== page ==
Most employers include some type of arbitration clause in employee handbooks. The purpose of an arbitration clause is to prevent employees from filing a lawsuit against their employer in certain situations. For example, an employee who signs an arbitration clause might give up the right to file a claim against an employer that fires him or her. Arbitration clauses can protect your company from liability in many different scenarios.
Houston workers compensation non-subscriber attorney Brian White can help employers in Houston draft strong arbitration clauses to include in employee handbooks. We have years of experience handling employment claims from both sides of the courtroom. Our lawyers know exactly what to include in arbitration clauses, as well as how to represent employers involved in arbitration after an employee signs such a clause.
If an employee has filed a claim against you, let us represent your company. We regularly obtain exceptional settlements and verdicts on our clients’ behalf.
Do You Need an Arbitration Clause?
If you’re interested in creating a new employee handbook with an arbitration clause, your goal is probably to protect the company from a court case in the event of any employment disputes. Your arbitration clause will give employees the option to discuss the issue during arbitration instead – a lawsuit alternative that does not involve a court or jury. Arbitration only involves an unbiased third-party arbitrator (an attorney, judge, etc.), the claimant, the defendant, and their attorneys, if applicable.
An arbitration clause can benefit employers in a few different ways. For one, it may make the legal process fairer for employers, since juries often sympathize with employees more than arbitrators. Arbitration also requires less evidence on the employer’s part than a full-blown jury trial, in most cases.
They are less formal and therefore less costly for everyone involved. Arbitration is also faster than court trials. Finally, employees generally cannot appeal the arbitration decisions. The conclusion of arbitration usually means the end of the matter.
Once an employee signs an arbitration clause, the contract is binding for both parties. You cannot alter the terms of the arbitration clause and your employee can’t “opt out.” If alleged discrimination, harassment, wrongful termination, or another employee complaint occurs, the matter will go to arbitration according to the terms of the clause.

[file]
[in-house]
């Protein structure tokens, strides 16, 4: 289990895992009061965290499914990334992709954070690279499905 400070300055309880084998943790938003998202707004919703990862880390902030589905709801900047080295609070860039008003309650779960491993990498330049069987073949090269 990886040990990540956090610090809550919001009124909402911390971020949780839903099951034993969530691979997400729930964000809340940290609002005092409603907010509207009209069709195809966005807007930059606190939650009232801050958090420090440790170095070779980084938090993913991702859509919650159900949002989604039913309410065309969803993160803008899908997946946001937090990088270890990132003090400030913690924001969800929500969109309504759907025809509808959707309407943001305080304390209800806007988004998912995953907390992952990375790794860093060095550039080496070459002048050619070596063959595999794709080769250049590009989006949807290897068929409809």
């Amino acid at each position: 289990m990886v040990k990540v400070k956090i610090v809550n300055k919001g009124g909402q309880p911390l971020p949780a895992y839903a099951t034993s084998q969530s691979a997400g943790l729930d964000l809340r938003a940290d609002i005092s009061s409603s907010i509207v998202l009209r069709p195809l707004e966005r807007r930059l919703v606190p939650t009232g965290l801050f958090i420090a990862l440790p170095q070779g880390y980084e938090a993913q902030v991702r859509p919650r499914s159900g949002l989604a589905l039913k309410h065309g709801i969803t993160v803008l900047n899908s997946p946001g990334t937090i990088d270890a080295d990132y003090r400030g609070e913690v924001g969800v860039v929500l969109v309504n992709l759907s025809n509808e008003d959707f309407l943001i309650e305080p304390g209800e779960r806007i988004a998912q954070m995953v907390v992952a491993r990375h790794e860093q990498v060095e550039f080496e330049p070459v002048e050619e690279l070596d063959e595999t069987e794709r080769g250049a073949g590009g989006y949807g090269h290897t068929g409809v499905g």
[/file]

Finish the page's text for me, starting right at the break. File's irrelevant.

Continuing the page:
The employee will not have the option to take you to court. Even if the employee didn’t take the time to read the handbook and understand what he/she signed, the clause is legally binding in Texas.
FAQs About Employee Handbook Arbitration Clauses
If you aren’t sure if you need an arbitration clause in your employee handbook, request a free consultation with Attorney Brian White to discuss your specific establishment in more detail. In the meantime, the following FAQs may help with your decision:
What if the employee refuses to sign?
If an employee refuses to sign until you null the arbitration clause, it is up to you if you want to take the risk of removing the clause to hire the person.
Can I fire someone who won’t sign an arbitration clause?
Yes, it is your prerogative to rescind the offer of employment as well as fire an at-will employee for refusing to sign.
Who pays the costs of arbitration?
Since the arbitration clause is yours, you (the employer) will pay the costs should arbitration occur.
Hire a Houston Arbitration Clause Lawyer
Arbitration clauses are generally for the best interests of the employer, not the employee. Adding a fair arbitration clause as an employer to your employee handbook can save you significant time and money in the future. If you don’t want to deal with an employment claim that goes to trial down the road, consider enacting an arbitration clause. Contact us for assistance with arbitration clauses in Houston.